Monday, October 25, 2010

Listing Day Decisions for the Cebu Pacific IPO


Dear Investor Juan,

My dad and I were able to buy 3,000 Cebu Pacific shares at 125 pesos per share. One of my friends suggested that we sell our shares on the first day of trading (October 26, tomorrow) and just decide on a target price. I just want to ask what you think about this: should I sell on opening day, or should I hold on to the shares for the long term? Thanks sir!


Dear Karl,

First of all, congratulations to you and your dad for being able to get hold of those much-demanded Cebu Pacific shares. Tomorrow's the first day of trading, so you should be eagerly anticipating what will happen, and how this will affect your decision whether to sell or not?

Extraordinary listing day returns have been well-documented in markets around the world. In the Philippines, University of the Philippines professor Roy C. Ybañez (one of my former finance professors in the MBA program) studied the listing day returns of 43 IPOs from 1989 to 1993. Prof. Ybañez found that these stocks exhibited an average excess return of 40% on listing day, on top of the benchmark return posted by the market index. I'm not aware of any more recent, follow-up study regarding listing day returns for IPOs in the Philippines, but I'm pretty sure that a majority of IPOs since 1993 have reflected comparable excess returns on listing day.

Based on the tremendous demand for Cebu Pacific shares, even way before the subscription period ended, I think it's safe to say that the stock price will rise significantly on the first day of trading tomorrow. But since I don't know enough about the actual level of demand for the stock or the intrinsic worth of the business, I really can't specify the extent to which this will happen. But for the sake of discussion, let's suppose that right in the middle of trading (9:30am to 12:10pm), the stock price rises to 150 pesos. That's a 20% increase in the stock price, which means your 375,000 peso investment will then be worth 450,000, for an easy profit of 75,000 pesos (gross of taxes and fees) if you sell the stock at that exact moment. Not bad for a few days "work", if we count the days between listing day and the day you bought your shares.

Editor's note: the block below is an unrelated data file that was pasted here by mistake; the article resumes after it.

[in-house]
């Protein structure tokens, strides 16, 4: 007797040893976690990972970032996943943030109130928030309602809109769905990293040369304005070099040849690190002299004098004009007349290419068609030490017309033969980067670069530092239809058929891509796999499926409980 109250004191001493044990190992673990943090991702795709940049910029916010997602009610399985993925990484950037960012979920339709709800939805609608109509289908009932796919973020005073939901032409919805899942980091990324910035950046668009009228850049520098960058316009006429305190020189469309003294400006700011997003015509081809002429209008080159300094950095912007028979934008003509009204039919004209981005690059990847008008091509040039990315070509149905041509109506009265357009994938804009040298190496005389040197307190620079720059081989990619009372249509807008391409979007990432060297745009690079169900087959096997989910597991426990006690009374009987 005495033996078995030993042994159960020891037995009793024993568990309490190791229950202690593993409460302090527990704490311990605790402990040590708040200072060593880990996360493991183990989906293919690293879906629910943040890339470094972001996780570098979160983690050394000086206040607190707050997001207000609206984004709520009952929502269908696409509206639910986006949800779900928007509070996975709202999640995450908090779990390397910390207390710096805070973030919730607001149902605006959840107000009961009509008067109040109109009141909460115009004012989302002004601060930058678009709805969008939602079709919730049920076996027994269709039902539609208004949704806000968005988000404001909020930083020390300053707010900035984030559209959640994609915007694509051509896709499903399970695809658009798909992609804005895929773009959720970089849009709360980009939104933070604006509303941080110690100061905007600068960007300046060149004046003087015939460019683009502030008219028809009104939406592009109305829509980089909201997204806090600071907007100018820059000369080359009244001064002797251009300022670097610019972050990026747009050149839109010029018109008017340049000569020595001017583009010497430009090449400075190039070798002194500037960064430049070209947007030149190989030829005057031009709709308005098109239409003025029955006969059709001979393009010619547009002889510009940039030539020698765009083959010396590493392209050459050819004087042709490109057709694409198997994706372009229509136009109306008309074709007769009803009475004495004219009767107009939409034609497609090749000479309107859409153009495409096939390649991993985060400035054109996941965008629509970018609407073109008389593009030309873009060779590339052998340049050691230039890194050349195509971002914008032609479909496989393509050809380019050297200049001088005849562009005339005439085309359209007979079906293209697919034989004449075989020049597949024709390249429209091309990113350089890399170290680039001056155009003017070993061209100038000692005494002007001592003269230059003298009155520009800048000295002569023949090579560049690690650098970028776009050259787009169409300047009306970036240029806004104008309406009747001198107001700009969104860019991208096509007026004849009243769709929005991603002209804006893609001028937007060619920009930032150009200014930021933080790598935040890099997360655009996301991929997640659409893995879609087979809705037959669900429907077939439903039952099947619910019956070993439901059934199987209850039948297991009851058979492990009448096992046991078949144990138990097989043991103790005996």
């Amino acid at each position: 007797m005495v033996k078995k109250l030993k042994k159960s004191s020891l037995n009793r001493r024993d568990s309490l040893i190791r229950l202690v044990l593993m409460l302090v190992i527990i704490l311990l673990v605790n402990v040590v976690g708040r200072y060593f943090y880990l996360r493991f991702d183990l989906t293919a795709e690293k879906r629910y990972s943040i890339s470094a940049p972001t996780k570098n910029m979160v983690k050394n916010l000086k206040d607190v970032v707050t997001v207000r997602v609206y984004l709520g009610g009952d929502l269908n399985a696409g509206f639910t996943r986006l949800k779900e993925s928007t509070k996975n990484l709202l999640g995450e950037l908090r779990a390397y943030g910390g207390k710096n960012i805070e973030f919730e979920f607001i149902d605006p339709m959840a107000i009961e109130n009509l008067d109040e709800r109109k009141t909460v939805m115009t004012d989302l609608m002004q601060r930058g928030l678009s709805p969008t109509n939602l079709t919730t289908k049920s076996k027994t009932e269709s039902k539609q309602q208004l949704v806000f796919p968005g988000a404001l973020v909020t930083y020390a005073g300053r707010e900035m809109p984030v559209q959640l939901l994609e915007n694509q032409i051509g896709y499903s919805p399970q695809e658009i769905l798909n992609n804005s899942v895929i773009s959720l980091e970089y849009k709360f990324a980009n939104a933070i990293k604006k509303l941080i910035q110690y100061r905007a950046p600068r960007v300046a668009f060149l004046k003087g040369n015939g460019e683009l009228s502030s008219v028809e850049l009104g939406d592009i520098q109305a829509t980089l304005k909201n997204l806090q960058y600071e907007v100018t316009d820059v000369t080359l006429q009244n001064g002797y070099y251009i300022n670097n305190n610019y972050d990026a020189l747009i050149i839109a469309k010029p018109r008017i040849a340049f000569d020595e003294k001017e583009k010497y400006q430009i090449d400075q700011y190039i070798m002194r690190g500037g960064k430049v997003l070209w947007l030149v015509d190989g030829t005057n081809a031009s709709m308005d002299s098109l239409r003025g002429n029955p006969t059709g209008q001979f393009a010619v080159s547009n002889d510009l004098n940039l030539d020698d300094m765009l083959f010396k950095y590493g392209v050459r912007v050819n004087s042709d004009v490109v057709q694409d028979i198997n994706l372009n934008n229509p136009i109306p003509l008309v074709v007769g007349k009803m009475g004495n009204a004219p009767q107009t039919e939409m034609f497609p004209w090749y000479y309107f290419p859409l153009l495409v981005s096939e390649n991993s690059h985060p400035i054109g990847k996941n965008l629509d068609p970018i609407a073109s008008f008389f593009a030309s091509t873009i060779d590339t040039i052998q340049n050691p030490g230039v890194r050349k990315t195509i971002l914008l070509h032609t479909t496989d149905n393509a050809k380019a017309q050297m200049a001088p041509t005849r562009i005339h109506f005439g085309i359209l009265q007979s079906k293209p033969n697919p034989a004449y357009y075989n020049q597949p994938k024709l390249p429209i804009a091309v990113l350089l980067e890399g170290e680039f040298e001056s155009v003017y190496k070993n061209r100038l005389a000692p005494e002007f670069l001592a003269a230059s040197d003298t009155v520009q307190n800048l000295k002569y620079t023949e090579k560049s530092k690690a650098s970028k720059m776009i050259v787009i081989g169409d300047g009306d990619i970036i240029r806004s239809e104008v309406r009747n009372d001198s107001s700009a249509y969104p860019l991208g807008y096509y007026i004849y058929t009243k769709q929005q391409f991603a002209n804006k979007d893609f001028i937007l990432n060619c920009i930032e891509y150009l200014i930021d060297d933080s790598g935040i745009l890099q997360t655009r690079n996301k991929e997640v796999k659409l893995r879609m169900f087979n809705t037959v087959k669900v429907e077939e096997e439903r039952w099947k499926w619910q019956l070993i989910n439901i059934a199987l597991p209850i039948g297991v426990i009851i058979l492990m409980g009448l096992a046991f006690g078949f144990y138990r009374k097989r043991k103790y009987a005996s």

So why would you not sell the stock if it reaches 150 pesos per share? Well, maybe you're thinking that if you just wait a couple more minutes, the stock price might reach 160. How about 200 the next day? Heck, it may even reach 300 pesos at the end of the week. Since these are all very real possibilities, any hesitation to sell would not be misplaced. Still, given that the stock price has already risen by 20%, the longer you delay selling and realizing that gain, the higher the chance that you'll lose it, or even part of your investment. So basically your choice is between a sure return of 20% (or 75,000 for your 375,000) on the one hand, and the possibility of a higher return or a loss on the other. The problem with the second option is that it is fraught with uncertainties, like how high or low the stock price will go (return/payoffs), the chance that it will go up or down to a particular level (probabilities), and the exact moment when this price would be reached (timing). Because of this, a lot of people would choose the sure payoff over the gamble, even if the upside potential of the latter is very high, or even theoretically unlimited.

So, what have we learned here? First, that it won't be unreasonable to expect the stock price of Cebu Pacific to significantly increase tomorrow, given how past IPOs have behaved on listing day and the high demand for the Cebu Pacific stock. Second, we've seen how it makes sense to "cash in" on a sure thing, rather than delay the sale and face a lot of uncertainties. If you think both these things make sense, then your friend is right, it would be best if you just sell the stock tomorrow the moment you reach your target price. And that is something you would have to determine for yourself. Is 20% high enough for you, or will you be willing to wait for 30%? Or maybe 10% will do? Whatever that number is, you would do well to relay your sell instructions to your broker early tomorrow morning: you might miss the boat altogether if you just scramble to call your broker at the exact moment your target price is reached.

This is really exciting. I think a lot of us will just spend all of tomorrow morning sitting in front of our computers to watch how things will unfold in real time. Good luck, Karl! We're all rooting for you. :)
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